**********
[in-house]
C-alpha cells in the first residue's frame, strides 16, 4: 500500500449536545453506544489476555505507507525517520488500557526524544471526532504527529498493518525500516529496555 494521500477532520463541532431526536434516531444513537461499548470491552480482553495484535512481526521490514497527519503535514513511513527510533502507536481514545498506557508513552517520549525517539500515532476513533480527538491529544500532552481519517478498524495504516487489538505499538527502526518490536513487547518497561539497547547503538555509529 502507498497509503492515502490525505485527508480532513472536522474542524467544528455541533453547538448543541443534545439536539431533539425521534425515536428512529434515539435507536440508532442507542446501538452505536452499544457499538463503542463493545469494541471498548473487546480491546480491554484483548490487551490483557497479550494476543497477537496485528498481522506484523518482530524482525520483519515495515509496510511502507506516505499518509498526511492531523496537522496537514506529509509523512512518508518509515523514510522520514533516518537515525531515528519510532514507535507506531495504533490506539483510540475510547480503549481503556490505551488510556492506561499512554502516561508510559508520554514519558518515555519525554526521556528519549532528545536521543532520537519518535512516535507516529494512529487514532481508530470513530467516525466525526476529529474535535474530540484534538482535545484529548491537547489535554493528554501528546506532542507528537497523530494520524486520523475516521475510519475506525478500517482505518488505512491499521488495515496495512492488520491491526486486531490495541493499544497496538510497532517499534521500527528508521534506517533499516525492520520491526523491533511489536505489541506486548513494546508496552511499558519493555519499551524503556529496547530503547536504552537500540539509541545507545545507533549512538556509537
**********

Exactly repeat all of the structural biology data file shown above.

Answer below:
[in-house]
C-alpha cells in the first residue's frame, strides 16, 4: 500500500449536545453506544489476555505507507525517520488500557526524544471526532504527529498493518525500516529496555 494521500477532520463541532431526536434516531444513537461499548470491552480482553495484535512481526521490514497527519503535514513511513527510533502507536481514545498506557508513552517520549525517539500515532476513533480527538491529544500532552481519517478498524495504516487489538505499538527502526518490536513487547518497561539497547547503538555509529 502507498497509503492515502490525505485527508480532513472536522474542524467544528455541533453547538448543541443534545439536539431533539425521534425515536428512529434515539435507536440508532442507542446501538452505536452499544457499538463503542463493545469494541471498548473487546480491546480491554484483548490487551490483557497479550494476543497477537496485528498481522506484523518482530524482525520483519515495515509496510511502507506516505499518509498526511492531523496537522496537514506529509509523512512518508518509515523514510522520514533516518537515525531515528519510532514507535507506531495504533490506539483510540475510547480503549481503556490505551488510556492506561499512554502516561508510559508520554514519558518515555519525554526521556528519549532528545536521543532520537519518535512516535507516529494512529487514532481508530470513530467516525466525526476529529474535535474530540484534538482535545484529548491537547489535554493528554501528546506532542507528537497523530494520524486520523475516521475510519475506525478500517482505518488505512491499521488495515496495512492488520491491526486486531490495541493499544497496538510497532517499534521500527528508521534506517533499516525492520520491526523491533511489536505489541506486548513494546508496552511499558519493555519499551524503556529496547530503547536504552537500540539509541545507545545507533549512538556509537